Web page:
"The experts are always telling us to 'Listen to your body!' But if I listened to my body, I'd live on toffee pops and port wine. Don't tell me to listen to my body...It's trying to turn me into a blob!"
-- Roger Robinson, New Zealand Masters Runner ***
I guess lots of Amercians are listening to their bodies. Recently the Organization for Economic Cooperation and Development (OECD) published a study which projects that by 2020, 75% of Americans will be overweight or obese. The OECD is concerned about this because obesity has a direct impact not just on the individual, but on rising healthcare costs. Overweight has a causal connection to cancer, heart disease, diabetes and a host of skeletal problems. In fact, obesity can shorten a life by 8-10 years.
The obesity epidemic is occurring mainly in the industrialized world. The causes are well known. Too much poor quality, cheap fast food, too much sitting in cars and subways, too much sitting in front of computers and school desks, too much eating.
The flip side of these "too much's" is too little -- too little exercise, too little eating of more nutritious foods, too little eating of smaller portions, too little rest, too little suport in the workplace for wellness. It was disappointing to see a NY Times article this week reporting that after two decades of federal programs to encourage Americans to eat more vegetables, only 23% of Americans eat even one vegetable with their meals when french fries are excluded.
Luckily, once you get on the path to fitness you start to realize that years of brain-washing by our culture and advertising make it necessary to reconsider all our assumptions about food and our cravings. The food industry, indifferent to the effects of their industrialized products on your body (they leave it to the healthcare system to deal with it), has made it necessary to become more picky about exactly what your body does listen to.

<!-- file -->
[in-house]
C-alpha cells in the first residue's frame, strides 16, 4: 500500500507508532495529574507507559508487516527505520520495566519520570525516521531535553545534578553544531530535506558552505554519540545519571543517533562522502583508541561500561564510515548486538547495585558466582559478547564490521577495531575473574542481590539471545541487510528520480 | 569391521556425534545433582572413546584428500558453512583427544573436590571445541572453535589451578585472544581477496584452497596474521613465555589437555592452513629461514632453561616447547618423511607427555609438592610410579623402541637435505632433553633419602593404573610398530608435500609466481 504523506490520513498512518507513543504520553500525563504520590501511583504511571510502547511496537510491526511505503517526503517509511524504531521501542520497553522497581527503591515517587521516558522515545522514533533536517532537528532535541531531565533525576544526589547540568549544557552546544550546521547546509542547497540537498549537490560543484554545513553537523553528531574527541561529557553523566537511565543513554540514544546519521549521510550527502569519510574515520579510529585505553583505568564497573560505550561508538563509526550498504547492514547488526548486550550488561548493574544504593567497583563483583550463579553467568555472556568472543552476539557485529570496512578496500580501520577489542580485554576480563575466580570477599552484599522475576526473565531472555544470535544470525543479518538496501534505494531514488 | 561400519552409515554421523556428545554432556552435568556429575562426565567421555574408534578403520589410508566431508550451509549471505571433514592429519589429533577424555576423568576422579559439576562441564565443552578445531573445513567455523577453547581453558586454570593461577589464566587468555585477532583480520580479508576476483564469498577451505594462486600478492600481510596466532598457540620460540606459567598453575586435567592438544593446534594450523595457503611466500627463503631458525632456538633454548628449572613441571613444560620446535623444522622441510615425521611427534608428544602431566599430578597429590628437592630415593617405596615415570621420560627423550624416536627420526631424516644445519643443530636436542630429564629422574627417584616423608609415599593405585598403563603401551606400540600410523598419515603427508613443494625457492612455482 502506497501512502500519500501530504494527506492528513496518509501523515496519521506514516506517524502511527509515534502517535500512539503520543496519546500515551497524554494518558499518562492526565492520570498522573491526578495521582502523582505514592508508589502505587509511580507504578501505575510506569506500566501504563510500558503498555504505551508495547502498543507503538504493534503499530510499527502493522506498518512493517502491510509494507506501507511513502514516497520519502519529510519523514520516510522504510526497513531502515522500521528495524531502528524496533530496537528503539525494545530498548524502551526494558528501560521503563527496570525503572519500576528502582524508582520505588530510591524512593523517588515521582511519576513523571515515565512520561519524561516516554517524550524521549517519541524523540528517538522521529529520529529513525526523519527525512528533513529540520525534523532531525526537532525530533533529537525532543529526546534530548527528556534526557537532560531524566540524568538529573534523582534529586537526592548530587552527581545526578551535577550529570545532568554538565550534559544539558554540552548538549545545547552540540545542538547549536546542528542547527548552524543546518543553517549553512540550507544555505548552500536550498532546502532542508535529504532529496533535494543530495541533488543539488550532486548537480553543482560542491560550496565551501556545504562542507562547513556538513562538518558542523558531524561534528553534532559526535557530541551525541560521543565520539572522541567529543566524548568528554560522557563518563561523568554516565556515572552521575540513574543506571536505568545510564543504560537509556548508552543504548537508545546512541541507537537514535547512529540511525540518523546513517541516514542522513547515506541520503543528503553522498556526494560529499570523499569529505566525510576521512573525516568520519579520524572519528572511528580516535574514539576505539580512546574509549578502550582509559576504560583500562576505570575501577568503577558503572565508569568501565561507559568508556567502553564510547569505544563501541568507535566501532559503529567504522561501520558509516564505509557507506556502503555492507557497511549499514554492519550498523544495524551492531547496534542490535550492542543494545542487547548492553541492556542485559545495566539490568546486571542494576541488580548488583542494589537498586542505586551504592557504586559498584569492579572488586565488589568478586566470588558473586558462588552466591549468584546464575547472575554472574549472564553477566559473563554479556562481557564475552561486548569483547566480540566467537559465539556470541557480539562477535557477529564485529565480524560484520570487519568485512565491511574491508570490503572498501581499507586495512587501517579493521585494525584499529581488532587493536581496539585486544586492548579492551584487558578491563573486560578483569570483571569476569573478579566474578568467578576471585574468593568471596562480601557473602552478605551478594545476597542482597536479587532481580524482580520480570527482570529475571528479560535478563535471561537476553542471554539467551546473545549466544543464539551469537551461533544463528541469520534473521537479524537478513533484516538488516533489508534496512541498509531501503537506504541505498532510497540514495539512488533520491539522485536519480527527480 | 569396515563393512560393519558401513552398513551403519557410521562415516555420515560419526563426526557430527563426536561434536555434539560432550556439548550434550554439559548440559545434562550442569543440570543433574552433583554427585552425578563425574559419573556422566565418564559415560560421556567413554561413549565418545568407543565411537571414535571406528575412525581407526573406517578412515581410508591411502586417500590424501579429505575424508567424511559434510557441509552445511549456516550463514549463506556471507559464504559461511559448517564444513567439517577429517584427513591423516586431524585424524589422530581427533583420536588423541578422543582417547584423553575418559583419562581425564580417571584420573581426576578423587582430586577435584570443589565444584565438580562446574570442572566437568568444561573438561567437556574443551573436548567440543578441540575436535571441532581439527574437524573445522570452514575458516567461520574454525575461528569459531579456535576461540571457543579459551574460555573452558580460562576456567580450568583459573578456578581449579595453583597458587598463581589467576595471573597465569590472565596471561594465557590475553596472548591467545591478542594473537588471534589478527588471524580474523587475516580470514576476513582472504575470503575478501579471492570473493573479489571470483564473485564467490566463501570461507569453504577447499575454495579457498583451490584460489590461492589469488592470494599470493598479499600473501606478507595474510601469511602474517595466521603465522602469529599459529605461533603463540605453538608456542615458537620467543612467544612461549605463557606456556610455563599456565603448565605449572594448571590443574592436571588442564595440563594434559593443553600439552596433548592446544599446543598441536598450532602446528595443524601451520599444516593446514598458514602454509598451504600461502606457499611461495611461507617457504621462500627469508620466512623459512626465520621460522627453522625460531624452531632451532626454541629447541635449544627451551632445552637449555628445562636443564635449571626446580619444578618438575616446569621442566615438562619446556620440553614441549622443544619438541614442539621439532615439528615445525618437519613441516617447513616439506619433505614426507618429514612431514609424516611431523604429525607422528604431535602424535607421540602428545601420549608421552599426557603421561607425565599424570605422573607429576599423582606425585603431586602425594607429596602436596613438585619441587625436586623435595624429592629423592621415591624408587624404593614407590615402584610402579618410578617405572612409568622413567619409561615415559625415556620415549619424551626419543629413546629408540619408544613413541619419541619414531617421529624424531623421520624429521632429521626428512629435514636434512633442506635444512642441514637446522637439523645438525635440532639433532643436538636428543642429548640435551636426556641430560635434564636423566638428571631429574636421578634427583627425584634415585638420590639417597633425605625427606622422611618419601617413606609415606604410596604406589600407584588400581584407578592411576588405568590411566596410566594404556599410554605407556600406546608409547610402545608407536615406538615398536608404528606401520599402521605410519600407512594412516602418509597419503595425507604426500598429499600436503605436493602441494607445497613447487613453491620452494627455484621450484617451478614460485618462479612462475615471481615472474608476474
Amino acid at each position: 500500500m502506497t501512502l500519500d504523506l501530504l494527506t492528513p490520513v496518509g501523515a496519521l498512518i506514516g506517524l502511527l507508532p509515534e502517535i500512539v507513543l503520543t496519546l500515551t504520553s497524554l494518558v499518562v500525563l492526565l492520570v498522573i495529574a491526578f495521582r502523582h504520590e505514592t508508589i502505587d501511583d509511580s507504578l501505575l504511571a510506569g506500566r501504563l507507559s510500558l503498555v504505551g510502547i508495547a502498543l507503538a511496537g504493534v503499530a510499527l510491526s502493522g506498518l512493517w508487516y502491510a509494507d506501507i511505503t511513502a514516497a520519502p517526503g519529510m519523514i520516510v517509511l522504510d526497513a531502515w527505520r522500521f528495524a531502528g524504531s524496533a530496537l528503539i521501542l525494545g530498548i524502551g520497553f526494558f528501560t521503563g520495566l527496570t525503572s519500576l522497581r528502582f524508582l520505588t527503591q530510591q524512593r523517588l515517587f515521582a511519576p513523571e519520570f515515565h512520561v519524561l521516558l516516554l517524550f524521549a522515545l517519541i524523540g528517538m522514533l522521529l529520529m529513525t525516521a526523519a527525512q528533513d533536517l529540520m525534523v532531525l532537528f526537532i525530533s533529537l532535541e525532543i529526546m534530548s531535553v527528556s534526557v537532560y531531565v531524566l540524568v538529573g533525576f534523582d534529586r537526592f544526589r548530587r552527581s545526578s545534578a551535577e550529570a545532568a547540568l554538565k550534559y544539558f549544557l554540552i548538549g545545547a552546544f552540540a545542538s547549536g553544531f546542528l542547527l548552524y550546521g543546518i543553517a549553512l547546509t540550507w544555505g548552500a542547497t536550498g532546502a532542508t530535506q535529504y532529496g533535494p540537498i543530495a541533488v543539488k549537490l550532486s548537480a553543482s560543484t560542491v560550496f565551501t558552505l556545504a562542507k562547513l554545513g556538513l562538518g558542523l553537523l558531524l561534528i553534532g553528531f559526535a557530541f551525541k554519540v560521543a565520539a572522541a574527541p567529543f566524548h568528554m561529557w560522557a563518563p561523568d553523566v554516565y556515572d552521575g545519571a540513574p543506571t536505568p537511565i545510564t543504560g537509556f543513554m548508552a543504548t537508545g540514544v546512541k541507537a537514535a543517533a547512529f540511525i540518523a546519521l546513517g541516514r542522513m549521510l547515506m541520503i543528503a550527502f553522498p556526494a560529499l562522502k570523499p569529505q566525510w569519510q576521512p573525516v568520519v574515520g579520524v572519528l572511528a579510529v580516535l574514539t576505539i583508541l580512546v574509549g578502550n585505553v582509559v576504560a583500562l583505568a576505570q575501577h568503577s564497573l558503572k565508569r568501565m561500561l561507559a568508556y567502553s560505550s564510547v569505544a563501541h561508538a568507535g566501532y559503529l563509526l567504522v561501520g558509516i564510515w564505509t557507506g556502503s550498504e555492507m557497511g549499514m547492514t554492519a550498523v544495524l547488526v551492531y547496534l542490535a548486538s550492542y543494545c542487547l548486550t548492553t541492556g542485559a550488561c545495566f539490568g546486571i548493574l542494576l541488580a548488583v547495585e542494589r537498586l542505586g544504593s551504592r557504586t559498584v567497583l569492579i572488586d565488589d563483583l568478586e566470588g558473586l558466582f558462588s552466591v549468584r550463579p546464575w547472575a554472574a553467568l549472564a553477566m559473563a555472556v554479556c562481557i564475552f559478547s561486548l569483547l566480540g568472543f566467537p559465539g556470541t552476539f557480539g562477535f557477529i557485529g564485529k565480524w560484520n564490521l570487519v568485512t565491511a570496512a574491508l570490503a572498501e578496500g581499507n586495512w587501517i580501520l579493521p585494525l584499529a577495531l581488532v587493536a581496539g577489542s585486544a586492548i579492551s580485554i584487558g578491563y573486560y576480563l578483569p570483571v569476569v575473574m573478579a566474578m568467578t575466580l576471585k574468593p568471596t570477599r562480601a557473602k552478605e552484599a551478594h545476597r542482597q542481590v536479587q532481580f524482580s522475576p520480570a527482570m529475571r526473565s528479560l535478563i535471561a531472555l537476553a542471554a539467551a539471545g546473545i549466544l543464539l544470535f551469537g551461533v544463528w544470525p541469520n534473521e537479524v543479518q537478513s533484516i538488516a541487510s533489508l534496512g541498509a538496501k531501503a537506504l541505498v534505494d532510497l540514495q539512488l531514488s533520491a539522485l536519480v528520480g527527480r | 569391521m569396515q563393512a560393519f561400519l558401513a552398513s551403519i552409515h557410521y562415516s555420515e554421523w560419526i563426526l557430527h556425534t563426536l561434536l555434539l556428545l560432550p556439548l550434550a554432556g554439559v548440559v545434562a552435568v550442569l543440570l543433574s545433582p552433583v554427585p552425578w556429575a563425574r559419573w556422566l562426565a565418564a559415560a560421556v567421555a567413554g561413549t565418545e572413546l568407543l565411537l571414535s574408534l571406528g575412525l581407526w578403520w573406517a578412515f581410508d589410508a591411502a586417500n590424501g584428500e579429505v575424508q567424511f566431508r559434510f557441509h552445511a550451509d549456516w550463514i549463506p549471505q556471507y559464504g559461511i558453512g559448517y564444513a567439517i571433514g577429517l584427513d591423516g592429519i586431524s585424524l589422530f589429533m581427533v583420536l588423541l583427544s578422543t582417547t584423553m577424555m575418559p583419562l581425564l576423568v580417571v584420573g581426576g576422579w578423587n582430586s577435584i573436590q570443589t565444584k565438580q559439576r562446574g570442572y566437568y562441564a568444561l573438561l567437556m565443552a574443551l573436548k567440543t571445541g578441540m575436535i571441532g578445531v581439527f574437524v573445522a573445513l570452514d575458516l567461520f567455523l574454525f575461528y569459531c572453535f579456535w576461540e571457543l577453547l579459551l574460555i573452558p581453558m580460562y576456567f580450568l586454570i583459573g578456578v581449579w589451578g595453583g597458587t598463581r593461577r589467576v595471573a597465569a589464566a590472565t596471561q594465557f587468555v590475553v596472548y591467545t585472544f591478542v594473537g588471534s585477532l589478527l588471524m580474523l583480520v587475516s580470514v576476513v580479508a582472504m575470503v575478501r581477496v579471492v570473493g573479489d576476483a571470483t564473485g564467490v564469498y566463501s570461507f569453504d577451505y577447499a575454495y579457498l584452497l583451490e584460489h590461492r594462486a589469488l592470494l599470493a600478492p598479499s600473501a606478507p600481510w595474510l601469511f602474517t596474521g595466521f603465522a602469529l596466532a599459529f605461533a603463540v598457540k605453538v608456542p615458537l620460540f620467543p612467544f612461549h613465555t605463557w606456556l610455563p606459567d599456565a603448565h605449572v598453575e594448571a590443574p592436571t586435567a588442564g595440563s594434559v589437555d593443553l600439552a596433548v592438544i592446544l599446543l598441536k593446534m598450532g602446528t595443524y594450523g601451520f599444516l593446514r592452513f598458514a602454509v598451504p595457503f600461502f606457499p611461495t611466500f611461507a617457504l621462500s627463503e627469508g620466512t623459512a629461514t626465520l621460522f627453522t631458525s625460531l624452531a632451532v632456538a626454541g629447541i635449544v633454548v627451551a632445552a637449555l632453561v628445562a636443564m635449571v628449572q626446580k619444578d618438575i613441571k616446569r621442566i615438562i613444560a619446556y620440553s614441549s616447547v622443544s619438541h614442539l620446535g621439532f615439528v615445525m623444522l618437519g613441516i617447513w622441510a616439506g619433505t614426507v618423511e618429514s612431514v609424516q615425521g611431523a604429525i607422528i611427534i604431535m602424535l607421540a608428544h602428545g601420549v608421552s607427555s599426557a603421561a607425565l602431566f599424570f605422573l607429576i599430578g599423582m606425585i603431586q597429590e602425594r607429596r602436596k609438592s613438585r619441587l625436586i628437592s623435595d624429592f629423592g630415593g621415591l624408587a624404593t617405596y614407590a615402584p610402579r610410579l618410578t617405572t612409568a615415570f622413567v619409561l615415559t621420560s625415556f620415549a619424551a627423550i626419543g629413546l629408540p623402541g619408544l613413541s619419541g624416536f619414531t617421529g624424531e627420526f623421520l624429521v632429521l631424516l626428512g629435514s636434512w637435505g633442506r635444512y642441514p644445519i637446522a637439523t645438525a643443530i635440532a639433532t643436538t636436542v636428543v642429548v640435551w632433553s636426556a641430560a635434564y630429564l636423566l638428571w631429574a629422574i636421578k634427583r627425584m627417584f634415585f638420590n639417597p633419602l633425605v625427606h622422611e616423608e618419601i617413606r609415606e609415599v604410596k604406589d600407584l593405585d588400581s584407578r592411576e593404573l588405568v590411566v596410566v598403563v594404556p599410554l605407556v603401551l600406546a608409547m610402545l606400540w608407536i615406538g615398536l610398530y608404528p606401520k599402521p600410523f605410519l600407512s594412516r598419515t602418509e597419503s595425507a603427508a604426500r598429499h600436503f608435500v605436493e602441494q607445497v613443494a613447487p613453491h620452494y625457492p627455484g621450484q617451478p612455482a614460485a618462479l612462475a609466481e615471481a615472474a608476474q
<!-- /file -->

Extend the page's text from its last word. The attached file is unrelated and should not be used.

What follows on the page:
Most Americans are addicted to sugar and fat before they are teenagers (I speak from experience). Our bodies are the product of evolution. Not that long ago, when our ancestors were hunter-gatherers, fat and sugar were rare commodities. Our body needs both, but not in the amounts and forms heavily marketed nowadays. We crave them naturally, and the food industry stands ready to satisfy our cravings at a nice profit.
But once fitness becomes a focus in your life, so does food. Strength, endurance, reflexes, balance, ability to rest and sense of well being are all affected by food choices. For a TOJ, food is even more important to ensure muscles receive adequate nutrients to repair and grow and to maintain a strong immune system as the body is subjected to the stress of exercise.
When you exercise frequently and hard, you also begin to rewire your cravings. You become less satisfied by consuming empty calories with few nutrients. Soda pop, burgers, fries and soft serve ice cream pass into history like your youth.
*** Quote from "The Quotable Runner" edited by Mark Will-Weber